April 23, 2019 ByCheryl Dykstra
The web is moving faster than ever – literally, according to
Google announced that it would be releasing its official
Google Speed Update back in July 2018, and since then they’ve seen some drastic
changes. After Google gave site owners notice of the update in January of 2018,
Google saw that that the slowest one-third of traffic had performance metrics
improve by 15% to 20% in 2018. In contrast, it saw zero improvements in 2017.
That’s a pretty vast improvement for a lot of low preforming
websites. But why does it matter?
What is Page Speed?
Page speed is a measurement of how fast the content on your
Page speed can be described in either "page load
time" (the time it takes to fully display the content on a specific page)
or "time to first byte" (how long it takes for your browser to
receive the first byte of information from the web server).
Page speed is a huge part of the user experience of your
website. Pages with a longer load time tend to have higher bounce rates and
lower average time on page. Longer load times have also been shown to negatively
Page speed is also one of the many, many signals that Google
uses in its algorithm to rank pages in its search results.
What was the Speed
The Google Speed Update was first announced in January 2018
as a way to reduce the rankings of very slow mobile pages in the search
results. Website owners then had several months to react and improve their site’s
performance before the algorithm update rolled out in July 2018.
If your page speed time was too slow, it’s possible that
this would have negatively impacted your mobile organic traffic through Google.
Have a Need for Speed?
If you’ve never thought about the speed in which your website loads, now is the time to utilize Google’s PageSpeed Insights tool to see where you stand and start working to improve your score. It doesn’t need to be perfect, but the better you’re able to optimize your site, the better it will be for search engines as well as your customers.
If you find that your score is too slow, we can help! Give us a call at (407) 682-2222.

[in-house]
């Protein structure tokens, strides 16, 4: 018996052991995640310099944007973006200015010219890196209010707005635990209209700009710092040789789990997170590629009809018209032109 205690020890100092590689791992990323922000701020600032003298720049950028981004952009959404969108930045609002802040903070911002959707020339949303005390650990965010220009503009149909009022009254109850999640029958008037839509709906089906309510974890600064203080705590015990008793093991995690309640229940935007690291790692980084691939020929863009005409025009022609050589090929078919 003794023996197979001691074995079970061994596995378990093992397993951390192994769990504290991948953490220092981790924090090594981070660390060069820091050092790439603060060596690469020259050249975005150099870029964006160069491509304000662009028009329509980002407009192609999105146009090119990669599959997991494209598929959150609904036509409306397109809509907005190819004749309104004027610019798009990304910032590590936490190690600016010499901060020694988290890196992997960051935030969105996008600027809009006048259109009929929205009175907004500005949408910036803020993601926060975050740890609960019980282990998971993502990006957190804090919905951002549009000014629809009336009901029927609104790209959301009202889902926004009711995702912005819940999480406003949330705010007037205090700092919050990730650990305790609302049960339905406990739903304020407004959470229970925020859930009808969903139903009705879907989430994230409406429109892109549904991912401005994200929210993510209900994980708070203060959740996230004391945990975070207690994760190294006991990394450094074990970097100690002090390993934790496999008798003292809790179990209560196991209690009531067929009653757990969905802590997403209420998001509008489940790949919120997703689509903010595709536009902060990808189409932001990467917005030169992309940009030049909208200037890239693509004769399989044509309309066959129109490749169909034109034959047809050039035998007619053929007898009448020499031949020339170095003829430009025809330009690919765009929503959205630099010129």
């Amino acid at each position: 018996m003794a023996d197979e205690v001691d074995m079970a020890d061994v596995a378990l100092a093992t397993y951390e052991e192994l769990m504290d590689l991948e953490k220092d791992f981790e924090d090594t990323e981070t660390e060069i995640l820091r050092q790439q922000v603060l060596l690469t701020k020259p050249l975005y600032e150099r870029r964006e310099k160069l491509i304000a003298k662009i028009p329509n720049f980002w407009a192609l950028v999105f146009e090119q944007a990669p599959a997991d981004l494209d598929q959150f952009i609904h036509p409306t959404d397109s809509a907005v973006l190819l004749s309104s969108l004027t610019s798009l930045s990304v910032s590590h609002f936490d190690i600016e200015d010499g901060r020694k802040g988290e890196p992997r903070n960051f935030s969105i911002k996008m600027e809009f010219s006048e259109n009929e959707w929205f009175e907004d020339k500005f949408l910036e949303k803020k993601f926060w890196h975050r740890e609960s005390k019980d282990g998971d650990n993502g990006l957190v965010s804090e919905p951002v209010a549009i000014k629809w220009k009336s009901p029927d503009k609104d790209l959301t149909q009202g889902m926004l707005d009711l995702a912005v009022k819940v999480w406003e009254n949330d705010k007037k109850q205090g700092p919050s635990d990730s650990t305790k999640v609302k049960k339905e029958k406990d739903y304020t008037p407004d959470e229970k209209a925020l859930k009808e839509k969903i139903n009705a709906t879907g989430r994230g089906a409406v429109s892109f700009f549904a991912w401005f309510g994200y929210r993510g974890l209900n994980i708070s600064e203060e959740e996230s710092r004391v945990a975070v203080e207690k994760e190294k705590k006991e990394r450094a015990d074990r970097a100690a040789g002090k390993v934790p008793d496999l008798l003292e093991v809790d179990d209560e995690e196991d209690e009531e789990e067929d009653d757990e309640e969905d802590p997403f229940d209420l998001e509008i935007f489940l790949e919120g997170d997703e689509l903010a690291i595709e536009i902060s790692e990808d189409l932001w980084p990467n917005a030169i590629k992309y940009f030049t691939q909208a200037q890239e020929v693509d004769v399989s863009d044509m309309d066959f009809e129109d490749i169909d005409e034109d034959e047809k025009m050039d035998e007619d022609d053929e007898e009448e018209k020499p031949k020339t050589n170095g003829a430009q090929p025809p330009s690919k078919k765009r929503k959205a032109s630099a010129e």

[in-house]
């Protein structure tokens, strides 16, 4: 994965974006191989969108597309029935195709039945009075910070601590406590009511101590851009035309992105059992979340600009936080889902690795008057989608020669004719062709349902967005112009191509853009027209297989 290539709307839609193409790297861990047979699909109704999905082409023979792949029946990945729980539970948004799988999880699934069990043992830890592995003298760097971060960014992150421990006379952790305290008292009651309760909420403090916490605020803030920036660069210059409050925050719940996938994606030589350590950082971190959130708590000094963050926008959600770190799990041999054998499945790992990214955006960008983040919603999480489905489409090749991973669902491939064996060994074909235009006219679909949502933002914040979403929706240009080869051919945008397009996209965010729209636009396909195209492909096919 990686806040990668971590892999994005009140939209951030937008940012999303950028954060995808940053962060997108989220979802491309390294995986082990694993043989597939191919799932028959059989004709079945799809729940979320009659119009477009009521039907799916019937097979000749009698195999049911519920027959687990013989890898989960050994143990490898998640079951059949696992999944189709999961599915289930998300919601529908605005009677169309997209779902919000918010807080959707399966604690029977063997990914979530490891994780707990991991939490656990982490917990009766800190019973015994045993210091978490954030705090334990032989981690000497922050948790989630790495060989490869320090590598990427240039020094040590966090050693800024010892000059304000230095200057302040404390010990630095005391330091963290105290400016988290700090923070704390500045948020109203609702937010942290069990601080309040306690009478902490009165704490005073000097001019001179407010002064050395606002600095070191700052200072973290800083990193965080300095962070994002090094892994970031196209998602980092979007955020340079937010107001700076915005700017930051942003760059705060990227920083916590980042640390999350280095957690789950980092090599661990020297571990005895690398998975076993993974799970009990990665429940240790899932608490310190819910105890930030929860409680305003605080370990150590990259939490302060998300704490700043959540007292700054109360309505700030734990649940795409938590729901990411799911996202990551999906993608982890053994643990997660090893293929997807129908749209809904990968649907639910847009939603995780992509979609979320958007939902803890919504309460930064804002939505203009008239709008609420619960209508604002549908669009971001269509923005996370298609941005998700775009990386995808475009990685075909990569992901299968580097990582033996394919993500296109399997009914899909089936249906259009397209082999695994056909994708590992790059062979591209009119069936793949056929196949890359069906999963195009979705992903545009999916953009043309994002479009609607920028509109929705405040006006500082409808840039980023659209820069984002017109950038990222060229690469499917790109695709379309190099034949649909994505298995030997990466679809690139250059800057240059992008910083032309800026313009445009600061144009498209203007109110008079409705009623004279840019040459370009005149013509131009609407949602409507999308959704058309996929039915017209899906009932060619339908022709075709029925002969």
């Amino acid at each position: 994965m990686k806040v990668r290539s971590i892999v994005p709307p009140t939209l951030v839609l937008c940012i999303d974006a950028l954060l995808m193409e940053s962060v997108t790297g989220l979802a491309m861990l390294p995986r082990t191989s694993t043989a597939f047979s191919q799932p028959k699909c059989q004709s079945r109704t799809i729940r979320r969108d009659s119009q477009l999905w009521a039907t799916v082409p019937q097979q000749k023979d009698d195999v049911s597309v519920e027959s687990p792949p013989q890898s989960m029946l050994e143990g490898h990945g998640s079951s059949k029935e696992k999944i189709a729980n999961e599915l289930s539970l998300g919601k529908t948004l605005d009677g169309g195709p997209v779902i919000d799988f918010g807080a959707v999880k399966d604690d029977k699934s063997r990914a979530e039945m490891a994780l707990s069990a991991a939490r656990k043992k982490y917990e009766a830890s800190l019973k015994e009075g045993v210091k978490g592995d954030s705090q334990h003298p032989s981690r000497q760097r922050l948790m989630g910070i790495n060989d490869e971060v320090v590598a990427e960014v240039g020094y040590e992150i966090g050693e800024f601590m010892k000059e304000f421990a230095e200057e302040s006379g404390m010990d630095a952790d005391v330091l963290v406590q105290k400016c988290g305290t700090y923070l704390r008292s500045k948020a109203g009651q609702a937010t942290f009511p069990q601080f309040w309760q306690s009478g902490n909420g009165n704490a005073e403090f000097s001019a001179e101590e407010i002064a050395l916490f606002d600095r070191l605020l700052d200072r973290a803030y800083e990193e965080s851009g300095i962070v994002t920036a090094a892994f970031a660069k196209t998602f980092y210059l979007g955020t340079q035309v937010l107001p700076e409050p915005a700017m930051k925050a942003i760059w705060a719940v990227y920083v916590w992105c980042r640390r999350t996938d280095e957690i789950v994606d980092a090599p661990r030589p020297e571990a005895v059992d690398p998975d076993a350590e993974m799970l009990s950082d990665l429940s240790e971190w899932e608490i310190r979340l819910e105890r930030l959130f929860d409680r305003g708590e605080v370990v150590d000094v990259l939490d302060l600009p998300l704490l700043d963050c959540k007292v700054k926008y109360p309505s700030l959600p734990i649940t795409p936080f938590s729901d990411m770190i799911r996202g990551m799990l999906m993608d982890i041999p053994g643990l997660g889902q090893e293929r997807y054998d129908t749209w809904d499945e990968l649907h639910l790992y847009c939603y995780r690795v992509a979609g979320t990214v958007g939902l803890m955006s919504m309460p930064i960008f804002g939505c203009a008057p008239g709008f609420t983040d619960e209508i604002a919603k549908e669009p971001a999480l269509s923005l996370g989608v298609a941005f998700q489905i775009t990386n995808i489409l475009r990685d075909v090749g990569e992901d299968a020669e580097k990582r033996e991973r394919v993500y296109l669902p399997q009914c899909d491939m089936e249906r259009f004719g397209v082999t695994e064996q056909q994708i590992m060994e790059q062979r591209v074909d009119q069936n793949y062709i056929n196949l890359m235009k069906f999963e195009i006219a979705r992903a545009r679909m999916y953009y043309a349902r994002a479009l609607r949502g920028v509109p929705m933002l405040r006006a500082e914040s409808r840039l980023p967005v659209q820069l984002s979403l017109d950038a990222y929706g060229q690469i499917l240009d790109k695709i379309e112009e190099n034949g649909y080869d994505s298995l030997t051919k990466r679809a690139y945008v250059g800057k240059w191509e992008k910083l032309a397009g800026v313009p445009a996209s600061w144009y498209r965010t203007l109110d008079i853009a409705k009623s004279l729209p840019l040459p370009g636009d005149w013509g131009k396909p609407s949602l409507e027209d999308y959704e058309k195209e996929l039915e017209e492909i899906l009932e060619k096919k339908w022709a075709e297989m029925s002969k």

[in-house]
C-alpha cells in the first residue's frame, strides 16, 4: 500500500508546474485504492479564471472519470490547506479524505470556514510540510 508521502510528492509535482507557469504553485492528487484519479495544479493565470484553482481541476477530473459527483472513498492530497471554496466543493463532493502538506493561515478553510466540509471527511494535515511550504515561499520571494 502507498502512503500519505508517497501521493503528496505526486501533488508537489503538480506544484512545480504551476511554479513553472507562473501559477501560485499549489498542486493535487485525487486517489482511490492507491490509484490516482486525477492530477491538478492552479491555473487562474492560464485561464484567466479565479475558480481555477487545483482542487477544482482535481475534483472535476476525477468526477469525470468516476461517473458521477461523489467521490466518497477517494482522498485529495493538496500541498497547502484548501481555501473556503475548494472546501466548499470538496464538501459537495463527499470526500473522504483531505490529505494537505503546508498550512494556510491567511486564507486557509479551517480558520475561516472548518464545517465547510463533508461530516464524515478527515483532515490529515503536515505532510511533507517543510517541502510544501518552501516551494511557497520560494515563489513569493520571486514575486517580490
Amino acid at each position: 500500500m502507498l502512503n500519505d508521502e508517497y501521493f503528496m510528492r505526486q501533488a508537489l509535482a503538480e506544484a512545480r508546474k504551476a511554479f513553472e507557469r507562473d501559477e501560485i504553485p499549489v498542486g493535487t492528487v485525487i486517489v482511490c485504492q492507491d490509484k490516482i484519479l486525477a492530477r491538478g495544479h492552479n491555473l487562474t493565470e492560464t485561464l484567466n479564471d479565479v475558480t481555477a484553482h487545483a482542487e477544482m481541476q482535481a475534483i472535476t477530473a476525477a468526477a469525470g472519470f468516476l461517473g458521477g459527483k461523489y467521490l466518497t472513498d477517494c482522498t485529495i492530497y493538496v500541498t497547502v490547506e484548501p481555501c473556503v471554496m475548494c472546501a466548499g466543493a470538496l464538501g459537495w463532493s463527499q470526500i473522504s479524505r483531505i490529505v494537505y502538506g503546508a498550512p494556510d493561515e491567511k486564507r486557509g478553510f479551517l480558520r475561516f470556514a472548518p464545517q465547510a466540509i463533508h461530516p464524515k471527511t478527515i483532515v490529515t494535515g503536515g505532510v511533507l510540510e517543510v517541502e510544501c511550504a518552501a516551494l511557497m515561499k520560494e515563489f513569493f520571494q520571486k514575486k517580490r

If you have more technical experience, and are looking for ways to increase your page speed, read ahead.
How Do You Improve
Your Page Speed?There are many ways to increase your page speed.
Here is a list of best practices provided by Moz.com, a great resource for search engine
Use Gzip, a software application for file
are larger than 150 bytes.
Do not use gzip on image files. Instead, compress
these in a program like Photoshop where you can retain control over the quality
of the image. See "Optimize images" below.
By optimizing your code (including removing spaces, commas, and other
unnecessary characters), you can dramatically increase your page speed. Also
remove code comments, formatting, and unused code. Google recommends using
CSSNano and UglifyJS.
Each time a page redirects to another page, your visitor faces additional time
waiting for the HTTP request-response cycle to complete. For example, if your
mobile redirect pattern looks like this: "example.com ->
www.example.com -> m.example.com -> m.example.com/home," each of
those two additional redirects makes your page load slower.
Browsers have to build a DOM tree by parsing
HTML before they can render a page. If your browser encounters a script during
this process, it has to stop and execute it before it can continue.
Google suggests avoiding and minimizing the use of
Browsers cache a lot of information
back to your site, the browser doesn't have to reload the entire page. Use a
tool like YSlow to see if you already have an expiration date set for your
cache. Then set your "expires" header for how long you want that
information to be cached. In many cases, unless your site design changes
frequently, a year is a reasonable time period.
server response time
Your server response time is affected by the amount of traffic you receive, the
resources each page uses, the software your server uses, and the hosting
solution you use. To improve your server response time, look for performance
bottlenecks like slow database queries, slow routing, or a lack of adequate
memory and fix them. The optimal server response time is under 200ms.
- Use a
content distribution network
Content distribution networks (CDNs), also called content delivery networks,
are networks of servers that are used to distribute the load of delivering
content. Essentially, copies of your site are stored at multiple,
geographically diverse data centers so that users have faster and more reliable
access to your site.
Be sure that your images are no larger than
they need to be, that they are in the right file format (PNGs are generally
better for graphics with fewer than 16 colors while JPEGs are generally better
for photographs) and that they are compressed for the web.
Use CSS sprites to create a template for images that
you use frequently on your site like buttons and icons. CSS sprites combine
your images into one large image that loads all at once (which means fewer HTTP
requests) and then display only the sections that you want to show. This means
that you are saving load time by not making users wait for multiple images to
If you’re interested in learning more about the ways your
website could be better optimized, call
Sales & Marketing Technologies today at (407) 682-2222.